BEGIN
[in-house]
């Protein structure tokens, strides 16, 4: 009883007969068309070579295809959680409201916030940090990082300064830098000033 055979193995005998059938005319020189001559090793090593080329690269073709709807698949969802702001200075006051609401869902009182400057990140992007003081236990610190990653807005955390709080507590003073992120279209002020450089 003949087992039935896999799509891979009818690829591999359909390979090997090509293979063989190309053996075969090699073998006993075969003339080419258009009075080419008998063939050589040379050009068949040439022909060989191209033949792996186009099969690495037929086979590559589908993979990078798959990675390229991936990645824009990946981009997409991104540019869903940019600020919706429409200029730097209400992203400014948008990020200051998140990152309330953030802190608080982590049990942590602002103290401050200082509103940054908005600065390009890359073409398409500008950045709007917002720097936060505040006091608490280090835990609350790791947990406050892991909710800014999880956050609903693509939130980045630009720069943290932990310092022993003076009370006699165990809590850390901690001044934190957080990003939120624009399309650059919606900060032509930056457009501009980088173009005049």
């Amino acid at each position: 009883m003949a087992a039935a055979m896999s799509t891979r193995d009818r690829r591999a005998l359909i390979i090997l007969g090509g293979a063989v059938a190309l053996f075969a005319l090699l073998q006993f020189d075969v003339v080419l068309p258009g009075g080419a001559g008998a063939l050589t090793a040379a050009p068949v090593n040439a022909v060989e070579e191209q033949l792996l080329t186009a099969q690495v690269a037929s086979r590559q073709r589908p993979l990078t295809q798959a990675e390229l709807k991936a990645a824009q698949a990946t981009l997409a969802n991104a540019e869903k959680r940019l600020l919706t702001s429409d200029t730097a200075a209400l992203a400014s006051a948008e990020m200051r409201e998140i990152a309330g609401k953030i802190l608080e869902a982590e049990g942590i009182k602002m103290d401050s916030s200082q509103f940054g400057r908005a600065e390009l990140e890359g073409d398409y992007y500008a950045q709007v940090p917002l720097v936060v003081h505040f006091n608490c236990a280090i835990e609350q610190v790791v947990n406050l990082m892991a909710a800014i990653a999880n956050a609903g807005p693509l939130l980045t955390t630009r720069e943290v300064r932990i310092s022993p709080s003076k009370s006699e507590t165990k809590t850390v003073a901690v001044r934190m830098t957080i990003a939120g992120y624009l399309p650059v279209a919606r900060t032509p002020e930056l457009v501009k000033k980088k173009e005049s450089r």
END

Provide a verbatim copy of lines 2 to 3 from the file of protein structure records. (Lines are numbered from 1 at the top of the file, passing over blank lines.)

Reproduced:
């Protein structure tokens, strides 16, 4: 009883007969068309070579295809959680409201916030940090990082300064830098000033 055979193995005998059938005319020189001559090793090593080329690269073709709807698949969802702001200075006051609401869902009182400057990140992007003081236990610190990653807005955390709080507590003073992120279209002020450089 003949087992039935896999799509891979009818690829591999359909390979090997090509293979063989190309053996075969090699073998006993075969003339080419258009009075080419008998063939050589040379050009068949040439022909060989191209033949792996186009099969690495037929086979590559589908993979990078798959990675390229991936990645824009990946981009997409991104540019869903940019600020919706429409200029730097209400992203400014948008990020200051998140990152309330953030802190608080982590049990942590602002103290401050200082509103940054908005600065390009890359073409398409500008950045709007917002720097936060505040006091608490280090835990609350790791947990406050892991909710800014999880956050609903693509939130980045630009720069943290932990310092022993003076009370006699165990809590850390901690001044934190957080990003939120624009399309650059919606900060032509930056457009501009980088173009005049």
């Amino acid at each position: 009883m003949a087992a039935a055979m896999s799509t891979r193995d009818r690829r591999a005998l359909i390979i090997l007969g090509g293979a063989v059938a190309l053996f075969a005319l090699l073998q006993f020189d075969v003339v080419l068309p258009g009075g080419a001559g008998a063939l050589t090793a040379a050009p068949v090593n040439a022909v060989e070579e191209q033949l792996l080329t186009a099969q690495v690269a037929s086979r590559q073709r589908p993979l990078t295809q798959a990675e390229l709807k991936a990645a824009q698949a990946t981009l997409a969802n991104a540019e869903k959680r940019l600020l919706t702001s429409d200029t730097a200075a209400l992203a400014s006051a948008e990020m200051r409201e998140i990152a309330g609401k953030i802190l608080e869902a982590e049990g942590i009182k602002m103290d401050s916030s200082q509103f940054g400057r908005a600065e390009l990140e890359g073409d398409y992007y500008a950045q709007v940090p917002l720097v936060v003081h505040f006091n608490c236990a280090i835990e609350q610190v790791v947990n406050l990082m892991a909710a800014i990653a999880n956050a609903g807005p693509l939130l980045t955390t630009r720069e943290v300064r932990i310092s022993p709080s003076k009370s006699e507590t165990k809590t850390v003073a901690v001044r934190m830098t957080i990003a939120g992120y624009l399309p650059v279209a919606r900060t032509p002020e930056l457009v501009k000033k980088k173009e005049s450089r």